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03 October 2023

Are you using bonuses to keep your employees?​

At the time of writing this, there have been several large companies announcing layoffs. Most in tech. Some entertainment companies like Disney.

The overall unemployment rate is at a low not seen for 80 years. Too early to know how these large tech layoffs will affect the unemployment rate. In general though, the talent market is tight for companies.


When this happens, employed folks start looking over the fence to see if the grass is greener. Other companies are having a cookout on the other side, inviting you to come over. You may find yourself having a conversation with a senior, longtime employee. Internally that means you are having discussions around retaining key positions.


One of the tools owners/managers have to keep employees is discretionary bonuses. Labeled as “retention” bonuses. It can be effective. It can also wreck havoc. The 20% of comp bonus just opened pandora’s box. Studies have shown that retention bonuses don’t create engagement. They do little to create loyalty. 


Here’s the thing. If your employee is looking over the fence, you have a larger problem. There may be a culture problem. A workplace conditions issue. I advise my clients to make Culture a top priority…every day of the year. I think we can agree – the cost to replace an employee is expensive. (moreso if it is a key position)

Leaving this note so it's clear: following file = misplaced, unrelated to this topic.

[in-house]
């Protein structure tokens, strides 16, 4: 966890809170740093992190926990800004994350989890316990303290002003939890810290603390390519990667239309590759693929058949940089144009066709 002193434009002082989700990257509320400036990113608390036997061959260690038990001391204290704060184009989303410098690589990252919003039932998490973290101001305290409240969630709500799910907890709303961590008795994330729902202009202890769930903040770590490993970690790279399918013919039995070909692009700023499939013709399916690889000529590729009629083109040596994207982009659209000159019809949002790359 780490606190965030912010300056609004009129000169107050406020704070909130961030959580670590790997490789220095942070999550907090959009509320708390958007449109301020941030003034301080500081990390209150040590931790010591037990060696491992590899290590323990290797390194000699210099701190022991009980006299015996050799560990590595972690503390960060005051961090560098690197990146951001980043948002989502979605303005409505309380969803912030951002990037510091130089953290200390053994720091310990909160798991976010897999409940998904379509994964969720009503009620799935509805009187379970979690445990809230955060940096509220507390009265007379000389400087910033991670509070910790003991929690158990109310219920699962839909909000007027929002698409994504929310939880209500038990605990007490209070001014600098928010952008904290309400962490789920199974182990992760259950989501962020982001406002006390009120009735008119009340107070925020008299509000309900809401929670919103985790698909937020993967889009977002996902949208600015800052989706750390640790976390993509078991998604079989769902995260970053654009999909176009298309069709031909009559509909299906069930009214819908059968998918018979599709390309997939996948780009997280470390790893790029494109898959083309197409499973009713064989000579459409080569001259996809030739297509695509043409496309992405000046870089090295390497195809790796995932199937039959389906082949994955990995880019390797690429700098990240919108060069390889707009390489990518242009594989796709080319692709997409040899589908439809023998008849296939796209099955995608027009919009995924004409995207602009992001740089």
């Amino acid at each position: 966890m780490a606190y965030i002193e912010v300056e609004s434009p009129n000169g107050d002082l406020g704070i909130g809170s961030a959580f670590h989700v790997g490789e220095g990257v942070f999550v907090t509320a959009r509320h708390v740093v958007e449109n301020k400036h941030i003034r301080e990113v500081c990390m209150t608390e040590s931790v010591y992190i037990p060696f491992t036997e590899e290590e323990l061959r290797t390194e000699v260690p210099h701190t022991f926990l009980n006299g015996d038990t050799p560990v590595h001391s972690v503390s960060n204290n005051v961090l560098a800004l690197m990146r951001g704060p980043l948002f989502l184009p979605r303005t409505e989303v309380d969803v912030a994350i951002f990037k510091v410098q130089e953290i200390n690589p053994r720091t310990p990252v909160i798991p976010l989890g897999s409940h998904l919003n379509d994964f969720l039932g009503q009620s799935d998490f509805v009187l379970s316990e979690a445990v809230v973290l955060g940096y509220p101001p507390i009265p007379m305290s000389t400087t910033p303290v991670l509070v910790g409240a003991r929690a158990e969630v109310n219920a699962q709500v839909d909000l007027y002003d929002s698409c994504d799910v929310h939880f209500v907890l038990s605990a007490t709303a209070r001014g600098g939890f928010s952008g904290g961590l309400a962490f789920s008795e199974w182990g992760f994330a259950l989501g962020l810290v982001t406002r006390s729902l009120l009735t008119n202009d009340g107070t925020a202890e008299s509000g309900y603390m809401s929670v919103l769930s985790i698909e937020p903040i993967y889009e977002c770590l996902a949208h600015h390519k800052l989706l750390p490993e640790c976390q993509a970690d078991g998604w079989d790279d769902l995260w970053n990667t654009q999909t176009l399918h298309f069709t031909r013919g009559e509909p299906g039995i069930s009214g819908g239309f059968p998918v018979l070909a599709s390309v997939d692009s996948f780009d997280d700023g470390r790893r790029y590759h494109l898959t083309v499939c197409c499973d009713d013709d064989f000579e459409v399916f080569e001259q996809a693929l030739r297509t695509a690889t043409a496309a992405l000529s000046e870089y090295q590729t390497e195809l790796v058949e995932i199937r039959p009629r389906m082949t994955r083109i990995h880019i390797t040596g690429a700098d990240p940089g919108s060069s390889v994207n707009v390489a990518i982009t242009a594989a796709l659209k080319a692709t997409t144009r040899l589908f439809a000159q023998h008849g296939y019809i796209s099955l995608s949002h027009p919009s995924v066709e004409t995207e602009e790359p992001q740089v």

I am not saying that if you have a great, aligned culture, you won’t have people seeing what else is out there. Your director of marketing might have a sick family member and a stack of bills. Compensation will be high on their needs profile. 


This is to say if you do have folks wanting to jump the fence, it is more likely to be isolated instances. Not a movement of employees looking for something better.

I’ll try to land this plane. Otherwise I can go on and on. (I’ll save you.)


Volitile labor markets shine the light on the cracks in your culture, work conditions, and employee satisfaction. These are things that often get overlooked. Once you have a problem, they don’t help you. So…we turn to comp. Matching offers from other companies.

If your pay is below the regional average for a given role, giving a bonus does nothing but put a bandaid on the problem. At some point that bandaid falls off.


Guess who’s coming back for another?


I am not against discretionary comp. Bonus on the spot kind of things. I do think it needs to be done within a comp system that has been shared to all employees. Understand this. ALL employees talk about comp. If Johnnie gets a bonus, Suzzie expects one. You better have a system otherwise this becomes the wild west.


I am on final approach and can see the runway. I’ll end with this. Don’t be afraid to let someone go. If they are key person, it’s going to suck. Maybe a lot. But, your employees learn that you will not prevent someone from doing what’s best for them. The other subtle message that comes across that the company does not bend to everything under the sun.


Pay fairly. Have a positive culture that makes it difficult for employees to see them somewhere else. Be transparent and create opportunities for your employees. You’ll thank me in a few years.


If you'd like to talk to Brad about coaching, click here to set up a call.


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